(Reuters) - Transcept Pharmaceuticals Inc said U.S. health regulators granted a shorter review period of two months for its experimental sleep drug, reviving hopes for the treatment and sending company shares up as much as 34 percent.

The treatment Intermezzo had been considered virtually dead by Wall Street after receiving two rejections from the U.S. Food and Drug Administration due to concerns about residual effects in the daytime. On Tuesday, the FDA set an action date of Nov. 27.

Transcept's chief executive had earlier told Reuters that its proposal to increase the recommended dosing time by an hour, to a total of five hours, might help gain a much shorter review period and eventual approval.

"We have widened the margin of safety even further. This is the part that seems to make the FDA (shorter review) a bit more possible," Chief Executive Glenn Oclassen said in an interview last week.

Intermezzo aims to treat patients who wake up in the middle of the night and find it hard to go back to sleep. Currently, these patients have limited or preventive treatment options, such as taking, before bedtime, a sleep aid that will last all night long.

Intermezzo is a low-dose formulation of zolpidem (Ambien), which is most commonly prescribed in the United States for the treatment of insomnia but has some serious side effects.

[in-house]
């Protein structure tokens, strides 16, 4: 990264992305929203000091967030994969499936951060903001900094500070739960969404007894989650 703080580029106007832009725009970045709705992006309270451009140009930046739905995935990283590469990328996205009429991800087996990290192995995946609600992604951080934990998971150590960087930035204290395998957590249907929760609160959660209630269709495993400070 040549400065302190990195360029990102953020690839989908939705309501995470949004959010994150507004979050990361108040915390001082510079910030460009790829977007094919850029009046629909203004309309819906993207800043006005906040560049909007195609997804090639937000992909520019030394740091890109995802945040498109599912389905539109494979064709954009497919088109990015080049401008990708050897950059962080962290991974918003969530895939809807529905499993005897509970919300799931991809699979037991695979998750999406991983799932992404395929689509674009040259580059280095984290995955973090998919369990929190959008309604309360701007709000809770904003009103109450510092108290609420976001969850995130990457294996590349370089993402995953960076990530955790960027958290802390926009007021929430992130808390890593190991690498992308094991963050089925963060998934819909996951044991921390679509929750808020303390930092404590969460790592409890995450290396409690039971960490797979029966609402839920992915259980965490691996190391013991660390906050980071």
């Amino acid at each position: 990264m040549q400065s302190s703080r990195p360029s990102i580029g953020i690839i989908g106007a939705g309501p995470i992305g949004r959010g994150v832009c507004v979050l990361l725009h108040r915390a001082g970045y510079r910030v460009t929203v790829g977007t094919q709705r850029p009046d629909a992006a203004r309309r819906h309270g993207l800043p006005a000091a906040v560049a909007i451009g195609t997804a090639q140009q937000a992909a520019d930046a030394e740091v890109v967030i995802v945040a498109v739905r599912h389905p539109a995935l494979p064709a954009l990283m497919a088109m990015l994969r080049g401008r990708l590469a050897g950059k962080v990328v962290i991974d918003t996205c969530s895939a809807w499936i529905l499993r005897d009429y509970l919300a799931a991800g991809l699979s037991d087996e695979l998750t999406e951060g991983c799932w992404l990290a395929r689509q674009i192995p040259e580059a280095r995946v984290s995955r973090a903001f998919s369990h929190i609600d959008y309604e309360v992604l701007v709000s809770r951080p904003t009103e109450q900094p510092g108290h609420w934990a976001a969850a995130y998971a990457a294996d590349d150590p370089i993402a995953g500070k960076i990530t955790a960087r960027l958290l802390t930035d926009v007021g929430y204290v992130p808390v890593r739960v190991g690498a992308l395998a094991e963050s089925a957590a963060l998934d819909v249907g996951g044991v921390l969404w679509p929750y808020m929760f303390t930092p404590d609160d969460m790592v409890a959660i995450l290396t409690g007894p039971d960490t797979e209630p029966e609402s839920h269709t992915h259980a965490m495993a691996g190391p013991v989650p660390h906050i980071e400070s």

Transcept's Intermezzo contains about one-third of the active ingredient. The company says that its delivery mechanism, which involved placing the pill under the tongue, allows the low dose to be effective.

"This is a truly tiny dose. It is still effective because of the delivery system that we use, which gets high levels of drug into systemic circulation very rapidly," said Oclassen.

METABOLIC DIFFERENCES

The FDA in its most recent rejection letter had also raised concerns about a small number of patients who showed unusually high levels of the drug in their blood levels.

Transcept responded by proposing to reduce the dose for women to 1.75 mg from 3.5 mg.

"We found that there was a difference between the way men and the way women metabolize this drug," Oclassen said.

Doctors see demand for a drug that can be taken as needed -- when a patient really cannot fall back asleep -- rather than automatically taking a sleep aid daily in anticipation of a bad night.

"Middle of the night awakening is a huge problem and it is very difficult to treat," said Dr. Sarah Stolz, medical director of Sleep Medicine Associates at Swedish medical center in Seattle. "It (Intermezzo) will be a useful tool to have in the toolbox."

If approved, Purdue Pharma will sell the drug in the United States under an exclusive commercialization agreement.